By Jill Harlow, chief of staff, Pecan Street Inc.

We’re wrapping up the final day of Solar Energy Innovation Network (SEIN) Symposium in Denver, CO.

It’s been amazing to be here with my Pecan Street colleague, Rachel Jenkins, and Austin Energy’s Diversity Equity and Inclusion Manager, Keree Brannen and to learn from the other SEIN teams and special guests.

The National Renewable Energy Laboratory launched the SEIN program in 2018 to advance innovative projects and support knowledge transfer among teams developing transformative approaches to adopting solar energy. Pecan Street has been thrilled to be part of the third cohort focused on equitable solar in underserved communities, with our project partners Austin Energy and GAVA.

The symposium gave us a chance to share our efforts to better understand where solar does and doesn’t fit amid the energy realities experienced in low-income neighborhoods in Austin’s Eastern Crescent.

We shared a presentation space with other teams working on the residential sector, including one led by our friends at TEPRI, who have been working to get solar recognized as an allowable Low Income Home Energy Assistance Program (LIHEAP) expense in Texas’s energy plan. The team led by Energy Trust of Oregon and the team from ReThink Energy Florida shared different strategies for building solar awareness, knowledge, and empowerment among BIPOC communities.

So many facets of equitable solar adoption were explored through a mix of interactive sessions co-convened by NREL and RMI. In addition to the eight SEIN teams, the Symposium included a diverse array of guests from around the country, from think tanks like McKinsey to national organizations like Elevate to regional utilities like National Grid to regulatory bodies like the Michigan Public Service Commission, to regional economic development organizations like Mountain Association, to consultants like Converge Strategies, to boots on the ground community activists like Beacon Hill Council, to green banks, solar companies, black farmer collaborative… the list goes on.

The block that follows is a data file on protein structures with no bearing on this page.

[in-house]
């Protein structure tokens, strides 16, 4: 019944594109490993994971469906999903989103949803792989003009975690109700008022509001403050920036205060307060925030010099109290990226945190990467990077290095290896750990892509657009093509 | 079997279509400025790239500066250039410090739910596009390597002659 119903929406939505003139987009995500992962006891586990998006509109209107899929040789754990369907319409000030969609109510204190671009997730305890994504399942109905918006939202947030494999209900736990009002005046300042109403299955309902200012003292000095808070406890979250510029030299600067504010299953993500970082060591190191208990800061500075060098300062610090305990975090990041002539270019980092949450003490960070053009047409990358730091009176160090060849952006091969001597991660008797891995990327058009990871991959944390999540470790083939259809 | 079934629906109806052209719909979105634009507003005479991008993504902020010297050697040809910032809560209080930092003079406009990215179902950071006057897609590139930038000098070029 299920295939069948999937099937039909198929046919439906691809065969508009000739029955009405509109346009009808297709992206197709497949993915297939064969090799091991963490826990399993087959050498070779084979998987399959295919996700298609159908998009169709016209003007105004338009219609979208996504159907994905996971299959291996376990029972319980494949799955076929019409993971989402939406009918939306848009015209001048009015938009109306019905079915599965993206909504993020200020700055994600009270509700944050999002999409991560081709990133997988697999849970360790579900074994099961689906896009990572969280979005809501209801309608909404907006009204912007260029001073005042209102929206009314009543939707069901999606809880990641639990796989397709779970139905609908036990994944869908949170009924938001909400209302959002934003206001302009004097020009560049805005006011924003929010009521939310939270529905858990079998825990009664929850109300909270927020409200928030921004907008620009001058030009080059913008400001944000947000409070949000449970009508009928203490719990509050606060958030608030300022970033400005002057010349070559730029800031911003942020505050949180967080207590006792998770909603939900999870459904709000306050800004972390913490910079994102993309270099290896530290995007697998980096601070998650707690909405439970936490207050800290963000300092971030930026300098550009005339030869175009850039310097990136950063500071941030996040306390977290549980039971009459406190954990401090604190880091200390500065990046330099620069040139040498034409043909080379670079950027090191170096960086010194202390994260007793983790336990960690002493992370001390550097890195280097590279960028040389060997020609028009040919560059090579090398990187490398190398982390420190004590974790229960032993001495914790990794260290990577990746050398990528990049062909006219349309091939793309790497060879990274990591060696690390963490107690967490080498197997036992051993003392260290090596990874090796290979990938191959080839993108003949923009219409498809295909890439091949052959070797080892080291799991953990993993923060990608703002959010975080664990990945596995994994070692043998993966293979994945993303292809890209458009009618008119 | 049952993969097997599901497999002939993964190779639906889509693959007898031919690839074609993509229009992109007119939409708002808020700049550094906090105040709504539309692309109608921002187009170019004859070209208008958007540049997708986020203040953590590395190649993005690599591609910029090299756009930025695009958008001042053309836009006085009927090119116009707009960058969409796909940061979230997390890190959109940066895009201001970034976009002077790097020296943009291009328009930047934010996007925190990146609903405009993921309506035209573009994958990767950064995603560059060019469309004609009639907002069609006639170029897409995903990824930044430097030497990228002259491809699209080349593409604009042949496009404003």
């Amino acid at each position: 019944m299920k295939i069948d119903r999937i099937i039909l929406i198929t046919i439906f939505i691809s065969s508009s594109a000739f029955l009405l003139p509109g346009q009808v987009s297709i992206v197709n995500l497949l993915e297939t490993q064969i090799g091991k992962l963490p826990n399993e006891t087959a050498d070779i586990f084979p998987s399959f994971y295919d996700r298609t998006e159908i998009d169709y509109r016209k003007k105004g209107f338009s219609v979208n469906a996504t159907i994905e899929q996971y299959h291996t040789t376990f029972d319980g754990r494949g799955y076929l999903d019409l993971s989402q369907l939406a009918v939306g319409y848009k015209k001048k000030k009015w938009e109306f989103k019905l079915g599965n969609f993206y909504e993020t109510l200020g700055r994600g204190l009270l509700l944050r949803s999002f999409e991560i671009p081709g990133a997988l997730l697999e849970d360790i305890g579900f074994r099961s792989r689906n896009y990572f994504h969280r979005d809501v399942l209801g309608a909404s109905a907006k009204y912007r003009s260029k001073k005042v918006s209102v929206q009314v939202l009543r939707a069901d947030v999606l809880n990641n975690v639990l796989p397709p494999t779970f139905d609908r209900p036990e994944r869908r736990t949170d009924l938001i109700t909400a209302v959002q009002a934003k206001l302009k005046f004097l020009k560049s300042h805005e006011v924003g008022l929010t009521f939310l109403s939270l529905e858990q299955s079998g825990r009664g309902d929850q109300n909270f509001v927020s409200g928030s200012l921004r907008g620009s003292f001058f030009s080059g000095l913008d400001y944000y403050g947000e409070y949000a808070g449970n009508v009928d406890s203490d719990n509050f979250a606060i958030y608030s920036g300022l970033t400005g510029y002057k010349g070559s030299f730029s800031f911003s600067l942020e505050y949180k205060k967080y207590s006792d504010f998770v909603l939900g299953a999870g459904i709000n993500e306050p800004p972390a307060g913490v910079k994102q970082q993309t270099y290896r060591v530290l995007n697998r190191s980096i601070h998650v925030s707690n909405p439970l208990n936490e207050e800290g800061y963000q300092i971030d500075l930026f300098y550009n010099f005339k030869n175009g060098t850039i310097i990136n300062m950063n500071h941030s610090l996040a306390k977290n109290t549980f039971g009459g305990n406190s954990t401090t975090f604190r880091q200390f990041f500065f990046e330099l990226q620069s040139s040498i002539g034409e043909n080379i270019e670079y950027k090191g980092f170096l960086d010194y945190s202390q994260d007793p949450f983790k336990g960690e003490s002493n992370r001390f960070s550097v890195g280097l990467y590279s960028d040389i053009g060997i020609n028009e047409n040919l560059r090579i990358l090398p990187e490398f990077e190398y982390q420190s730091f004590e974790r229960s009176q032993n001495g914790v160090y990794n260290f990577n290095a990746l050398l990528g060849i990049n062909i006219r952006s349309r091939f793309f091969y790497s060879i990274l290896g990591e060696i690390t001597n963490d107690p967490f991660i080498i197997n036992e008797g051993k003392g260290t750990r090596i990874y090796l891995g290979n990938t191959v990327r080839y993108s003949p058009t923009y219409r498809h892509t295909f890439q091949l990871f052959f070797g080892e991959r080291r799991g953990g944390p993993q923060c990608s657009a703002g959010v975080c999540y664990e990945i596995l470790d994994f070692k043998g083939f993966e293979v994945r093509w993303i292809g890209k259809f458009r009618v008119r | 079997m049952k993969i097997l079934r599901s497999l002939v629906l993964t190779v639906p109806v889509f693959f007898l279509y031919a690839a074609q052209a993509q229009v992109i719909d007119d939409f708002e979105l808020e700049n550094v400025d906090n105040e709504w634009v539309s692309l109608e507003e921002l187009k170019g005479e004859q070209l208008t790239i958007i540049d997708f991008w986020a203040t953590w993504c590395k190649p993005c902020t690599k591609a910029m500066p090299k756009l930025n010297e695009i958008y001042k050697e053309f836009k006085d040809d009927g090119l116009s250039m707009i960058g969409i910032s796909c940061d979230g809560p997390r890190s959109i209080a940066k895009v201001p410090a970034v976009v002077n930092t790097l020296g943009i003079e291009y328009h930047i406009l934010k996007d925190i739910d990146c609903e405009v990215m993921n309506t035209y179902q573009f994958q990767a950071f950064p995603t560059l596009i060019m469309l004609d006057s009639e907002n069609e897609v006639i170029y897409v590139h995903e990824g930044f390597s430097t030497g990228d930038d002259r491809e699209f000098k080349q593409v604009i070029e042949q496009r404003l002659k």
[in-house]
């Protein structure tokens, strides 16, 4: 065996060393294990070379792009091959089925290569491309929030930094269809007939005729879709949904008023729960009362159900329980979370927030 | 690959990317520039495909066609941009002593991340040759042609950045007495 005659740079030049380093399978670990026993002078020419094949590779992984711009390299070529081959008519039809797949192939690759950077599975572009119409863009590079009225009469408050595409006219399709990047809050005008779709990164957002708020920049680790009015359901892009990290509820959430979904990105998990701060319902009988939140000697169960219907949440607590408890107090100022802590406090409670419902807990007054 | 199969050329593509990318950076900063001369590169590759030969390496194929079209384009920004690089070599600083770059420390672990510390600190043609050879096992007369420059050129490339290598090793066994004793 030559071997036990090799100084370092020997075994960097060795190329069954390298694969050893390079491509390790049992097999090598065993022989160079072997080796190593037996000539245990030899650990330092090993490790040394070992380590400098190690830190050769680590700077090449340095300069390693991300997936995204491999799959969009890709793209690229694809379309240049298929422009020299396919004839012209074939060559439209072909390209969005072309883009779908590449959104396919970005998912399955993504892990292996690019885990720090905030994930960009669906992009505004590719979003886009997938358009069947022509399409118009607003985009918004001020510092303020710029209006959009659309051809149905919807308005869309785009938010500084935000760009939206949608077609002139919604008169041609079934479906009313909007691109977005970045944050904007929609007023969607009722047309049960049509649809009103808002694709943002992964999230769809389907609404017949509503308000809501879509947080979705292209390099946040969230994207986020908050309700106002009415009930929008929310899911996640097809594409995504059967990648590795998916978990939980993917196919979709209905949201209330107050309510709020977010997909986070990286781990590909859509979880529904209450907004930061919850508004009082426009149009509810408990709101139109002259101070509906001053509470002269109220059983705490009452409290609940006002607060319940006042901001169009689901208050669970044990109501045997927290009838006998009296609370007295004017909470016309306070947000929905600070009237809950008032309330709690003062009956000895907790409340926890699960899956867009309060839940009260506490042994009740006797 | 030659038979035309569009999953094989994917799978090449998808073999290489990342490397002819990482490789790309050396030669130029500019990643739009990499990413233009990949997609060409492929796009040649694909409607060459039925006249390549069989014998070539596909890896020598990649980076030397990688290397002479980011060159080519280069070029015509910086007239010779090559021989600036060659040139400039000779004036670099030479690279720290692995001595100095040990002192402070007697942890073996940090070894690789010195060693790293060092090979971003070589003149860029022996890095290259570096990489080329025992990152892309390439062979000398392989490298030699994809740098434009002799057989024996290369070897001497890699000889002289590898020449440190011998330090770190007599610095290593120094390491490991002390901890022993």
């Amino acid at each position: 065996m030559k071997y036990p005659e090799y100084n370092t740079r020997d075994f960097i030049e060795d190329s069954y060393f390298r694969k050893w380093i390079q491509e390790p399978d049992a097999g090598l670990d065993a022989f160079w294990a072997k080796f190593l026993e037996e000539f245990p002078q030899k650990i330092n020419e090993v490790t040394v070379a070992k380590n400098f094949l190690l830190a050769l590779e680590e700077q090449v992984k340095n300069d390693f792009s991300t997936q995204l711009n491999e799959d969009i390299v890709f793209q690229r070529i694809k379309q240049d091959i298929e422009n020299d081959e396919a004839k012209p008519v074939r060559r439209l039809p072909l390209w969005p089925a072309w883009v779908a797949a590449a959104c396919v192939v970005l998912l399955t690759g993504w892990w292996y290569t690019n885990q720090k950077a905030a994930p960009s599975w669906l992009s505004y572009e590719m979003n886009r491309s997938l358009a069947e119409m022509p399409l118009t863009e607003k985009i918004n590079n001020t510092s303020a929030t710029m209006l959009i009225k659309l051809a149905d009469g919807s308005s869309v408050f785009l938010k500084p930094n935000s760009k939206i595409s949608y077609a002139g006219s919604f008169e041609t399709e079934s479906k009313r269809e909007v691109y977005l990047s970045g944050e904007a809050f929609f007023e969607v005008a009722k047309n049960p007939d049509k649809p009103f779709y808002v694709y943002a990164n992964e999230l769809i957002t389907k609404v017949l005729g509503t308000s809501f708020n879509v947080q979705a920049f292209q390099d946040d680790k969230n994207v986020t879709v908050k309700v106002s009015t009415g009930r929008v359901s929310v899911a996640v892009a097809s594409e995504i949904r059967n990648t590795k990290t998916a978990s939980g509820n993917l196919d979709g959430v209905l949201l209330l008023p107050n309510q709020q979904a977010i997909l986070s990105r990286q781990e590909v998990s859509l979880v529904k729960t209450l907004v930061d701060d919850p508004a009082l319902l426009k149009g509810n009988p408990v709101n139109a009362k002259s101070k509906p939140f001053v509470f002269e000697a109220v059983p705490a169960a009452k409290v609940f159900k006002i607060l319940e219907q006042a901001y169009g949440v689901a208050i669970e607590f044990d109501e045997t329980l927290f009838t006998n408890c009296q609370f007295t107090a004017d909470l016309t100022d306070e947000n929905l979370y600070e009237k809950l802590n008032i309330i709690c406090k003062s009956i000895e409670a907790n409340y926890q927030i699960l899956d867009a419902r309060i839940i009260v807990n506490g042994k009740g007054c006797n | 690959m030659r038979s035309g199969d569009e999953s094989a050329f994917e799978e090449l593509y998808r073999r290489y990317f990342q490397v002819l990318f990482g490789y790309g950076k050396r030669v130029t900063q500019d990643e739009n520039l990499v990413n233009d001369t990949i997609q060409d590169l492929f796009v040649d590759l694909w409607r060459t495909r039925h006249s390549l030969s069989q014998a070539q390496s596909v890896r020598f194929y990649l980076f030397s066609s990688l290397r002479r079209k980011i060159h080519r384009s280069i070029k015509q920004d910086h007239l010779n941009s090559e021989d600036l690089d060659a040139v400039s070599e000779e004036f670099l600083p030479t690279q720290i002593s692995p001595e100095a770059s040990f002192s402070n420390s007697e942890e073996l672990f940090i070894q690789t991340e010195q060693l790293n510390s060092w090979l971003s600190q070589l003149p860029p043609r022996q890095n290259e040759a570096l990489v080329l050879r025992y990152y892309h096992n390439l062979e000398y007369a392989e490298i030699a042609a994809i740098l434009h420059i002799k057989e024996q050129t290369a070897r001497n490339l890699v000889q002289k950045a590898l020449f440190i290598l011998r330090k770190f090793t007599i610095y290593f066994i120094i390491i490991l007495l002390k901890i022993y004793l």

It was refreshing, energizing, and exhausting to share, learn, and discuss opportunities for collaboration with so many passionate people. The most common question I heard repeated over the three days: How did you do your community engagement? Learning to authentically center on community needs and goals takes time and hard work and often comes with many false starts and missteps. No one I talked with had a perfect answer. Even individuals who were part of an underserved community shared struggles to find ways to help neighbors learn about solar when faced with other urgent daily priorities.

But what I did hear, which gives me hope, is a deep commitment to keep working and to keep trying to do better.